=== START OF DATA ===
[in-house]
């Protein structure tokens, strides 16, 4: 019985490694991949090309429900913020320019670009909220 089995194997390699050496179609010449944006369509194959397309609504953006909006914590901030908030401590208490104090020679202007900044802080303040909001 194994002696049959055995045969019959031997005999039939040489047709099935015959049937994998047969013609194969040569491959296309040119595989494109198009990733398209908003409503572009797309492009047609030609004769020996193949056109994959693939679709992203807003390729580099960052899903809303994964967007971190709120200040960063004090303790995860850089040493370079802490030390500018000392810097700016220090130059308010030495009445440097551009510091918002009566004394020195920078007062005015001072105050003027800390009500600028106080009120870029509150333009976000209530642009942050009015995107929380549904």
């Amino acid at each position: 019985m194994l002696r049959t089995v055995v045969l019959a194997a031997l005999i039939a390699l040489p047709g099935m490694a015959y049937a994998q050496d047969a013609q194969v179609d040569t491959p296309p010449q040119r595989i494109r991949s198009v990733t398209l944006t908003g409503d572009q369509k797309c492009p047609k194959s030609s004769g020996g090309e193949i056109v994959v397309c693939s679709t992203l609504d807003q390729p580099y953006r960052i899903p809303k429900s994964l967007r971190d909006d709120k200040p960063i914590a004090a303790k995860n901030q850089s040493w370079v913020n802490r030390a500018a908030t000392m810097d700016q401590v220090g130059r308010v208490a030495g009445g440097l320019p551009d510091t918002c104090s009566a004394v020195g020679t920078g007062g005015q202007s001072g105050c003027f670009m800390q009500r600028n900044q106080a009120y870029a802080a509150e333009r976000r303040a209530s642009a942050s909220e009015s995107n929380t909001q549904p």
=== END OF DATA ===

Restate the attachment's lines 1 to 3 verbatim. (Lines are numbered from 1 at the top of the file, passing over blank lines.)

[in-house]
């Protein structure tokens, strides 16, 4: 019985490694991949090309429900913020320019670009909220 089995194997390699050496179609010449944006369509194959397309609504953006909006914590901030908030401590208490104090020679202007900044802080303040909001 194994002696049959055995045969019959031997005999039939040489047709099935015959049937994998047969013609194969040569491959296309040119595989494109198009990733398209908003409503572009797309492009047609030609004769020996193949056109994959693939679709992203807003390729580099960052899903809303994964967007971190709120200040960063004090303790995860850089040493370079802490030390500018000392810097700016220090130059308010030495009445440097551009510091918002009566004394020195920078007062005015001072105050003027800390009500600028106080009120870029509150333009976000209530642009942050009015995107929380549904």
């Amino acid at each position: 019985m194994l002696r049959t089995v055995v045969l019959a194997a031997l005999i039939a390699l040489p047709g099935m490694a015959y049937a994998q050496d047969a013609q194969v179609d040569t491959p296309p010449q040119r595989i494109r991949s198009v990733t398209l944006t908003g409503d572009q369509k797309c492009p047609k194959s030609s004769g020996g090309e193949i056109v994959v397309c693939s679709t992203l609504d807003q390729p580099y953006r960052i899903p809303k429900s994964l967007r971190d909006d709120k200040p960063i914590a004090a303790k995860n901030q850089s040493w370079v913020n802490r030390a500018a908030t000392m810097d700016q401590v220090g130059r308010v208490a030495g009445g440097l320019p551009d510091t918002c104090s009566a004394v020195g020679t920078g007062g005015q202007s001072g105050c003027f670009m800390q009500r600028n900044q106080a009120y870029a802080a509150e333009r976000r303040a209530s642009a942050s909220e009015s995107n929380t909001q549904p």